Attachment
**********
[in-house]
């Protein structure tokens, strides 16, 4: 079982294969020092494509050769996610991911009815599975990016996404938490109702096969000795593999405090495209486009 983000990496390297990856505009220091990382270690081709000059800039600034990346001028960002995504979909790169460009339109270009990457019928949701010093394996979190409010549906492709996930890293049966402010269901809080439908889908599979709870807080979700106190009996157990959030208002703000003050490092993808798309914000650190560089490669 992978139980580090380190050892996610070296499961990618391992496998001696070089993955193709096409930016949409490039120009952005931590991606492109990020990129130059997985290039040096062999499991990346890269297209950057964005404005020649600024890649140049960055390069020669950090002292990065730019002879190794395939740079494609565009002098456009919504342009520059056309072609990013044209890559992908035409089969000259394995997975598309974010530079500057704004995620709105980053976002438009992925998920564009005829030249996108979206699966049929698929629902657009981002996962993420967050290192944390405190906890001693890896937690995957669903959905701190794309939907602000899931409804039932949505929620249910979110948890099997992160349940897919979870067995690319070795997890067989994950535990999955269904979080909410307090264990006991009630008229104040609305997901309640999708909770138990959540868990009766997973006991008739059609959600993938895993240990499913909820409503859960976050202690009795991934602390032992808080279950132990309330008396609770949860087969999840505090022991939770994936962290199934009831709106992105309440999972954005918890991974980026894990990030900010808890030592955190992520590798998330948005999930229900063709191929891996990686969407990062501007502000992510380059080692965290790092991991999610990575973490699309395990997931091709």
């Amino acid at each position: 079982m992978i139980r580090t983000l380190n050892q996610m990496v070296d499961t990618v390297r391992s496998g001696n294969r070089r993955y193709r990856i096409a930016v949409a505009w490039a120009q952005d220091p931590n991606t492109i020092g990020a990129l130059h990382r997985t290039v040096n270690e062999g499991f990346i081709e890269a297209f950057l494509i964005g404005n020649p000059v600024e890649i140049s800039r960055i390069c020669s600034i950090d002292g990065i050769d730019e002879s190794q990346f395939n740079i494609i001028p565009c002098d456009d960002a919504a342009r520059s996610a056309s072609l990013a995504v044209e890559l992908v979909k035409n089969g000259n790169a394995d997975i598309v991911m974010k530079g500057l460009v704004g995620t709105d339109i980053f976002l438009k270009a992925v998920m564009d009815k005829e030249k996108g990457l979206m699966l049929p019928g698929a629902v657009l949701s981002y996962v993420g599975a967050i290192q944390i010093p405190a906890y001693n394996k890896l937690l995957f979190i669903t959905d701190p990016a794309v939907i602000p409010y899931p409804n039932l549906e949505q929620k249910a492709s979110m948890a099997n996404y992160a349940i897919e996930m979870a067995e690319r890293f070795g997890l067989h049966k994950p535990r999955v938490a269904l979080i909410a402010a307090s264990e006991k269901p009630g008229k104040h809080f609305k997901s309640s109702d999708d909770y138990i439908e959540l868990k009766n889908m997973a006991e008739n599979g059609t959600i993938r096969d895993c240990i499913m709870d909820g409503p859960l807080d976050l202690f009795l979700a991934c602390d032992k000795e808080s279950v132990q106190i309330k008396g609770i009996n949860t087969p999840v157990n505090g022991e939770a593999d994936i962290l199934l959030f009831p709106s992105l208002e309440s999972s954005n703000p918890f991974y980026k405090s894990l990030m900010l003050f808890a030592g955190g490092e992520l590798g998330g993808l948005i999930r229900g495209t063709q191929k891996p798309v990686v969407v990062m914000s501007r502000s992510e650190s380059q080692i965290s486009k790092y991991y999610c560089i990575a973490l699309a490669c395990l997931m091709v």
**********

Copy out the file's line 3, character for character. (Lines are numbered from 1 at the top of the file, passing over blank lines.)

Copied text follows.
């Amino acid at each position: 079982m992978i139980r580090t983000l380190n050892q996610m990496v070296d499961t990618v390297r391992s496998g001696n294969r070089r993955y193709r990856i096409a930016v949409a505009w490039a120009q952005d220091p931590n991606t492109i020092g990020a990129l130059h990382r997985t290039v040096n270690e062999g499991f990346i081709e890269a297209f950057l494509i964005g404005n020649p000059v600024e890649i140049s800039r960055i390069c020669s600034i950090d002292g990065i050769d730019e002879s190794q990346f395939n740079i494609i001028p565009c002098d456009d960002a919504a342009r520059s996610a056309s072609l990013a995504v044209e890559l992908v979909k035409n089969g000259n790169a394995d997975i598309v991911m974010k530079g500057l460009v704004g995620t709105d339109i980053f976002l438009k270009a992925v998920m564009d009815k005829e030249k996108g990457l979206m699966l049929p019928g698929a629902v657009l949701s981002y996962v993420g599975a967050i290192q944390i010093p405190a906890y001693n394996k890896l937690l995957f979190i669903t959905d701190p990016a794309v939907i602000p409010y899931p409804n039932l549906e949505q929620k249910a492709s979110m948890a099997n996404y992160a349940i897919e996930m979870a067995e690319r890293f070795g997890l067989h049966k994950p535990r999955v938490a269904l979080i909410a402010a307090s264990e006991k269901p009630g008229k104040h809080f609305k997901s309640s109702d999708d909770y138990i439908e959540l868990k009766n889908m997973a006991e008739n599979g059609t959600i993938r096969d895993c240990i499913m709870d909820g409503p859960l807080d976050l202690f009795l979700a991934c602390d032992k000795e808080s279950v132990q106190i309330k008396g609770i009996n949860t087969p999840v157990n505090g022991e939770a593999d994936i962290l199934l959030f009831p709106s992105l208002e309440s999972s954005n703000p918890f991974y980026k405090s894990l990030m900010l003050f808890a030592g955190g490092e992520l590798g998330g993808l948005i999930r229900g495209t063709q191929k891996p798309v990686v969407v990062m914000s501007r502000s992510e650190s380059q080692i965290s486009k790092y991991y999610c560089i990575a973490l699309a490669c395990l997931m091709v």